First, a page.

Theroux complains at great length that foreign aid doesn't do much to supply jobs and breeds dependency. So his comments on used clothing are very odd. He tells us at least twice that donated clothing is sold to used clothing dealers, who in turn sell it to the locals. This is apparently supposed to shock and dismay us. I think it's a great idea: unless Africa is being terrorized by a used-clothing cartel, or foreign organizations are getting rich off this, it provides work for the shopkeepers, defrays some of the transportation costs, and gets the clothing distributed at a price that he says the locals can afford. While it still subsidizes their clothing budget, it also places them in a less dependent situation that a straight giveaway would. So what is the problem? Giving the clothing away free would still cost money - little shops are probably more effective.

As for his descriptions of scenery, this is certainly a case where a picture is worth ten thousand words, and if I'm going to read about it, I'd rather read someone who can discuss the areas in depth.

If one wants to learn about Africa, I'd put this pretty low on the list. There are a few little nuggets about various literary figures that he met, but they aren't the sort of thing that I wanted to learn about when I picked up this book, and they are certainly not worth wading through the verbiage. I'd read this only if one thinks that Theroux possesses the curmudgeonly charm that his publishers attribute to him.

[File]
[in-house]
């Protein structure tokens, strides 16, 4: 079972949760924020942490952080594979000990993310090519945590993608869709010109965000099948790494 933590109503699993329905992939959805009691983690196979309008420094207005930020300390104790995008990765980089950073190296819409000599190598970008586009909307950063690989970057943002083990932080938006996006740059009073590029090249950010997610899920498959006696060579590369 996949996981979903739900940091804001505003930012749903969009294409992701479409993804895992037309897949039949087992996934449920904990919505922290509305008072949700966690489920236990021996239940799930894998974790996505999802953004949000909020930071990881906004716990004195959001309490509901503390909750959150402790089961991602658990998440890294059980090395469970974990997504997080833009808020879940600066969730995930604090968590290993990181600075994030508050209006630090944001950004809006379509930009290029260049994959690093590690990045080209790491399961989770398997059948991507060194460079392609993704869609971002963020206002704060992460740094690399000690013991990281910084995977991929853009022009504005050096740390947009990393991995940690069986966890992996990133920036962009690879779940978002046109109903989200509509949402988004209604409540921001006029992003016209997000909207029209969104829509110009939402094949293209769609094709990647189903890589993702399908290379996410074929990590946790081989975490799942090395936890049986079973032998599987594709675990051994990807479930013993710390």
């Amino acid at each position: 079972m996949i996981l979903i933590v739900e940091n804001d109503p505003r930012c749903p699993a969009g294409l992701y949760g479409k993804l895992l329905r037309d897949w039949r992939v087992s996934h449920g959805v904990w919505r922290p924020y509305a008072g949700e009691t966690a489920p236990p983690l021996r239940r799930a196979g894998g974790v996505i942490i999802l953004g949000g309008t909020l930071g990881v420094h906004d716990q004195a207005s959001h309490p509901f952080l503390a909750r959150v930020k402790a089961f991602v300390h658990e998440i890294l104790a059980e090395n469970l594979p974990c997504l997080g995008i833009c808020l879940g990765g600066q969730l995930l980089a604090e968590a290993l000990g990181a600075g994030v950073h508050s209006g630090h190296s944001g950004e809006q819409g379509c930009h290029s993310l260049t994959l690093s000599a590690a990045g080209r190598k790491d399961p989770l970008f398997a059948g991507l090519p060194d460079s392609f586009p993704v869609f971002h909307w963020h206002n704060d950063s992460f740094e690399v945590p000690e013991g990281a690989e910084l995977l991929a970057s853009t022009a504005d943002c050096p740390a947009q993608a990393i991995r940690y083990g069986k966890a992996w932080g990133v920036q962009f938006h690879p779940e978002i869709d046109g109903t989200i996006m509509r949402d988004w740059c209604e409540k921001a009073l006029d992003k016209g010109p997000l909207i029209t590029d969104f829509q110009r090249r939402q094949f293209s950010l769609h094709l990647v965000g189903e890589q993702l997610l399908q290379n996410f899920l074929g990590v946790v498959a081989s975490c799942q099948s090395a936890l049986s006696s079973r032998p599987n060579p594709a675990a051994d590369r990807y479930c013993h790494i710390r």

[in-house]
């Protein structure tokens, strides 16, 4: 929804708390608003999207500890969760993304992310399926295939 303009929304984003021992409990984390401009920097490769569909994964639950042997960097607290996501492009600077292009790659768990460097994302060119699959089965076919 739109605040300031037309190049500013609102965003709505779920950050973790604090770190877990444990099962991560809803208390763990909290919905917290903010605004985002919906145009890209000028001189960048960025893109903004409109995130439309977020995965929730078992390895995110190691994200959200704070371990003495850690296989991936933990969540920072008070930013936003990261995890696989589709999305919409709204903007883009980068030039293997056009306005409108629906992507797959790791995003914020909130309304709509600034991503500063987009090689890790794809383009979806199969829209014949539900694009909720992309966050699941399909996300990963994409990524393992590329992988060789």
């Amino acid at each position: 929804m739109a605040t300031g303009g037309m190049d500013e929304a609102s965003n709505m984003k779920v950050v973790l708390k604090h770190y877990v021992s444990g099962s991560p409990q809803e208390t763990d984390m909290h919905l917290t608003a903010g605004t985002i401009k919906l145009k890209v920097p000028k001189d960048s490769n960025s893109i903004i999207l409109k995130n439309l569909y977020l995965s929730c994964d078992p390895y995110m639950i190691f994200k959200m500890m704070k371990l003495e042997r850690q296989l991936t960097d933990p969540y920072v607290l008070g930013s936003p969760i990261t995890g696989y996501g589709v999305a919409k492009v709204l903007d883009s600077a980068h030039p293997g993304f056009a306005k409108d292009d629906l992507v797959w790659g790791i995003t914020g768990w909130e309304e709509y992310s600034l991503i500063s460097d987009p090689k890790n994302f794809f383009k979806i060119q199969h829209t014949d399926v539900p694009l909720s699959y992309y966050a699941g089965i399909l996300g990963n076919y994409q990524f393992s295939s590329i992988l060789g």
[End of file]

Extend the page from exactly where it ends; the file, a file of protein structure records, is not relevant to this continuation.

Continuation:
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LibraryThing member JBreedlove
Well written and engrossing travel journal across modern Africa. Theroux doesn't want to come out and say it but most of the anecdotes detail the utter incompetence of the vast majority of Africans. He surrenders to the idea that there may be no hope and that subsistence farming and limiting the
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effects tyrants may be th ebest that can be accomplished.
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LibraryThing member spinningjenny
This is an engrossing book. I learned a lot, and enjoyed a sense of tagging along on a trip that I'm never likely to make. The author made a lot of astute observations and I've thought a lot especially about his views on the efficacy of foreign aid in Africa.
One thing that turned me off, so to
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speak, is his insistence on talking about the boring progress of his erotic novel, paired with his too-virtuous assertions about not sleeping with prostitutes along the way.
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LibraryThing member soylentgreen23
I'll be travelling from Cape Town to Cairo myself in 2010, and so this book was especially worthwhile reading, covering as it does Theroux's great journey from top to bottom of the continent. Theroux looks at topical issues in many of the countries he visits, and compares his impressions to those
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of his youth, when he worked in East Africa with the Peace Corps.

As interesting as this book is, I did feel that some of it was too long, and it certainly needed a better editor to weed out the clunky paragraphs and the repeated facts.
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LibraryThing member ubaidd